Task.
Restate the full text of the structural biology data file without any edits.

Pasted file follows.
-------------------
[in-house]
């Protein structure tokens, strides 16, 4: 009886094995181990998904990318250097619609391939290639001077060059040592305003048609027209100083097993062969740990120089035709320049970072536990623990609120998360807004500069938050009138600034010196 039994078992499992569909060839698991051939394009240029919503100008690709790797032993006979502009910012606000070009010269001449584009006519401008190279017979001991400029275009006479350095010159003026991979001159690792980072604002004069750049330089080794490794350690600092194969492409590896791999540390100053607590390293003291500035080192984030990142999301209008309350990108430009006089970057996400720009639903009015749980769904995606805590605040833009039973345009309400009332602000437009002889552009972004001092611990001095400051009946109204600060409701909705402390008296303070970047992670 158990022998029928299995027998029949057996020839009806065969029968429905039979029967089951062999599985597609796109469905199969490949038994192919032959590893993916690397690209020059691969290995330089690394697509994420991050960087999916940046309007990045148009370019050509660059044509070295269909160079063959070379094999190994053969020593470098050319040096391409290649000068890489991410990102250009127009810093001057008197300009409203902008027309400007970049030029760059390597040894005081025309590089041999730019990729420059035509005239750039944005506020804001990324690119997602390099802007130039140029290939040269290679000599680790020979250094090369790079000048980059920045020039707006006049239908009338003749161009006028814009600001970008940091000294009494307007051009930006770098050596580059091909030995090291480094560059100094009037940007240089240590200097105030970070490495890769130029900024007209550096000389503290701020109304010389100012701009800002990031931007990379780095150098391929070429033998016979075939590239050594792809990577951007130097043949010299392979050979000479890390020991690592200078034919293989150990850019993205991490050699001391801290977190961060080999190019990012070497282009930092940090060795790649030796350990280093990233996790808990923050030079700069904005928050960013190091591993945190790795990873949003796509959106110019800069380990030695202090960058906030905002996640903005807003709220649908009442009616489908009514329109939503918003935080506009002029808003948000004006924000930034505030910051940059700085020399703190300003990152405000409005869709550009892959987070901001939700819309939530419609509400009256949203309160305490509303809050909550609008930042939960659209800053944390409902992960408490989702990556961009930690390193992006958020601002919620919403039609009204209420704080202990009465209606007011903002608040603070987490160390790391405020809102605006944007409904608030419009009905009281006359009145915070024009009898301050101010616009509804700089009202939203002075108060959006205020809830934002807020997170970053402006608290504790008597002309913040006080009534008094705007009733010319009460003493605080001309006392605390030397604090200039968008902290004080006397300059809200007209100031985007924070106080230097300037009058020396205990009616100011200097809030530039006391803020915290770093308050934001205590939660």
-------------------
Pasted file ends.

[in-house]
């Protein structure tokens, strides 16, 4: 009886094995181990998904990318250097619609391939290639001077060059040592305003048609027209100083097993062969740990120089035709320049970072536990623990609120998360807004500069938050009138600034010196 039994078992499992569909060839698991051939394009240029919503100008690709790797032993006979502009910012606000070009010269001449584009006519401008190279017979001991400029275009006479350095010159003026991979001159690792980072604002004069750049330089080794490794350690600092194969492409590896791999540390100053607590390293003291500035080192984030990142999301209008309350990108430009006089970057996400720009639903009015749980769904995606805590605040833009039973345009309400009332602000437009002889552009972004001092611990001095400051009946109204600060409701909705402390008296303070970047992670 158990022998029928299995027998029949057996020839009806065969029968429905039979029967089951062999599985597609796109469905199969490949038994192919032959590893993916690397690209020059691969290995330089690394697509994420991050960087999916940046309007990045148009370019050509660059044509070295269909160079063959070379094999190994053969020593470098050319040096391409290649000068890489991410990102250009127009810093001057008197300009409203902008027309400007970049030029760059390597040894005081025309590089041999730019990729420059035509005239750039944005506020804001990324690119997602390099802007130039140029290939040269290679000599680790020979250094090369790079000048980059920045020039707006006049239908009338003749161009006028814009600001970008940091000294009494307007051009930006770098050596580059091909030995090291480094560059100094009037940007240089240590200097105030970070490495890769130029900024007209550096000389503290701020109304010389100012701009800002990031931007990379780095150098391929070429033998016979075939590239050594792809990577951007130097043949010299392979050979000479890390020991690592200078034919293989150990850019993205991490050699001391801290977190961060080999190019990012070497282009930092940090060795790649030796350990280093990233996790808990923050030079700069904005928050960013190091591993945190790795990873949003796509959106110019800069380990030695202090960058906030905002996640903005807003709220649908009442009616489908009514329109939503918003935080506009002029808003948000004006924000930034505030910051940059700085020399703190300003990152405000409005869709550009892959987070901001939700819309939530419609509400009256949203309160305490509303809050909550609008930042939960659209800053944390409902992960408490989702990556961009930690390193992006958020601002919620919403039609009204209420704080202990009465209606007011903002608040603070987490160390790391405020809102605006944007409904608030419009009905009281006359009145915070024009009898301050101010616009509804700089009202939203002075108060959006205020809830934002807020997170970053402006608290504790008597002309913040006080009534008094705007009733010319009460003493605080001309006392605390030397604090200039968008902290004080006397300059809200007209100031985007924070106080230097300037009058020396205990009616100011200097809030530039006391803020915290770093308050934001205590939660």